Administrative and historical subdivisions

Since 1972, the city has been divided into administrative areas, called municipi (sing. municipio). Each municipio is governed by a president and a council of twenty-five members who are elected by its residents every five years. The municipi frequently cross the boundaries of the traditional, non-administrative divisions of the city.

Rome is also divided into differing types of non-administrative units. The historic centre is divided into 22 rioni, all of which are located within the Aurelian Walls except Prati and Borgo.

Metropolitan and regional government

Rome is the principal town of the Metropolitan City of Rome, operative since 1 January 2015. The Metropolitan City replaced the old provincia di Roma, which included the city’s metropolitan area and extends further north until Civitavecchia. The Metropolitan City of Rome is the largest by area in Italy. At 5,352 square kilometres (2,066 sq mi), its dimensions are comparable to the region of Liguria. Moreover, the city is also the capital of the Lazio region.

National government

The Palazzo del Quirinale, now seat of the President of the Italian Republic
Rome is the national capital of Italy and is the seat of the Italian Government. The official residences of the President of the Italian Republic and the Italian Prime Minister, the seats of both houses of the Italian Parliament and that of the Italian Constitutional Court are located in the historic centre. The state ministries are spread out around the city; these include the Ministry of Foreign Affairs, which is located in Palazzo della Farnesina near the Olympic stadium.

Geography

Rome is in the Lazio region of central Italy on the Tiber (Italian: Tevere) river. The original settlement developed on hills that faced onto a ford beside the Tiber Island, the only natural ford of the river in this area. The Rome of the Kings was built on seven hills: the Aventine Hill, the Caelian Hill, the Capitoline Hill, the Esquiline Hill, the Palatine Hill, the Quirinal Hill, and the Viminal Hill. Modern Rome is also crossed by another river, the Aniene, which flows into the Tiber north of the historic centre.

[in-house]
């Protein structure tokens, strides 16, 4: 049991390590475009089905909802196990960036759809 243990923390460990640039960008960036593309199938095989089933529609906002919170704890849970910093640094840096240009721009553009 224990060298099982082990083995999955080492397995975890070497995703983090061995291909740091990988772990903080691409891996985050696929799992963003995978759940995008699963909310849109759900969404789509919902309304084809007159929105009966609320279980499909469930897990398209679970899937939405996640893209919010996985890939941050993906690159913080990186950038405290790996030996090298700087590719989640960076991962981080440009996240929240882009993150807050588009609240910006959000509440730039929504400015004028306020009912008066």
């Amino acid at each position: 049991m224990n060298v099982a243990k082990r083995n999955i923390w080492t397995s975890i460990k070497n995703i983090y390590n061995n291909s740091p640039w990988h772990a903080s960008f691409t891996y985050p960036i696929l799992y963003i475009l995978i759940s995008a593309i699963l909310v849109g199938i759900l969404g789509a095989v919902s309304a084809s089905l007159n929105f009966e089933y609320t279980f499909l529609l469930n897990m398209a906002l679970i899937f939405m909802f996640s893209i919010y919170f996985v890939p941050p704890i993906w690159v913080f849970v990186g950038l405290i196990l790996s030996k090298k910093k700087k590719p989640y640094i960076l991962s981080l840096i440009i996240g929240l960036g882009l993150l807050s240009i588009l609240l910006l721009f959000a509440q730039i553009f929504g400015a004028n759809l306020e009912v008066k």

The Pantheon, built as a temple dedicated to “all the gods of the past, present and future”

Climate

Rome has a Mediterranean climate with hot, dry summers and mild, humid winters.

Its average annual temperature is above 21 °C (70 °F) during the day and 9 °C (48 °F) at night. In the warmest month, August, the average temperature is 31.7 °C (89.1 °F) during the day and 17.3 °C (63.1 °F) at night.

December, January and February are the coldest months, with a daily mean temperature of approximately 8 °C (46 °F). Snowfall is rare but not unheard of, with light snow or flurries occurring on some winters, generally without accumulation, and major snowfalls on a very rare occurrence.

Panoramic view of Piazza del Campidoglio, with a copy of the Equestrian Statue of Marcus Aurelius

Parks and gardens

Public parks and nature reserves cover a large area in Rome, and the city has one of the largest areas of green space among European capitals.

The most notable part of this green space is represented by the large number of villas and landscaped gardens created by the Italian aristocracy. The most notable of these are the Villa Borghese, Villa Ada, and Villa Doria Pamphili.